Colorectal cancer metastatic to the liver: Making the unresectable resectable

Alliance for Clinical Trials in OncologyOne of the most common tumor types that surgical oncologists specializing in hepatobiliary and pancreatic neoplasms see in clinical practice is colorectal cancer liver metastases. This fact is unsurprising, given that colorectal cancer is the third most common cancer in the U.S. Approximately one in 20 Americans will develop colorectal cancer in their lifetime.1 Resection of hepatic metastases provides a five-year survival rate of 30 percent to 50 percent and is considered the treatment of choice for patients with resectable disease.2,3 Unfortunately, most patients are not candidates for metastasectomy at time of diagnosis.4-6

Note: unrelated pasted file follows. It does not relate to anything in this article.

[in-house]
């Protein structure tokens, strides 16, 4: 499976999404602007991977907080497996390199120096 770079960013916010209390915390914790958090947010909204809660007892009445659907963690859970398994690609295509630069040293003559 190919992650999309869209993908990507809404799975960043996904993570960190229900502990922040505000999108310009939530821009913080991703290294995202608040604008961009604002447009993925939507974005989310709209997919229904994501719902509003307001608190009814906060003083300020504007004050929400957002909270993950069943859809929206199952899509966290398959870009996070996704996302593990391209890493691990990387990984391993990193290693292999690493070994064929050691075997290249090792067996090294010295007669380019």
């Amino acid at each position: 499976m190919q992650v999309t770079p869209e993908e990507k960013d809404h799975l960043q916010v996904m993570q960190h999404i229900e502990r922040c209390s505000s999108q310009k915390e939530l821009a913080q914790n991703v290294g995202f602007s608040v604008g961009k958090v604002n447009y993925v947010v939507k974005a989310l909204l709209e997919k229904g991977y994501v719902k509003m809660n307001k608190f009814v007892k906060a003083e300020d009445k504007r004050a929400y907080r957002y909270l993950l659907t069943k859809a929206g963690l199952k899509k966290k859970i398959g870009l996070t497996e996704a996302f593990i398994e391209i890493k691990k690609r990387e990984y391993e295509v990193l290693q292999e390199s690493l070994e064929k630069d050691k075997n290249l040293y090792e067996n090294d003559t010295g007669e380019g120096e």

Consider, for example, a 51-year-old woman with colorectal liver metastases involving both lobes of the liver with at least 12 lesions specifically described in the magnetic resonance imaging report, which also included the term “innumerable hepatic metastases.” In the 1990s, this disease would have been considered unresectable, and the patient would have received systemic chemotherapy with a median survival of 15 months.7 However, much has changed since then in the treatment of metastatic colorectal cancer, which has led to greatly improved survival, especially for patients with liver-only disease. These new approaches have increased the role of surgeons in the management of these patients.

Advances in chemotherapy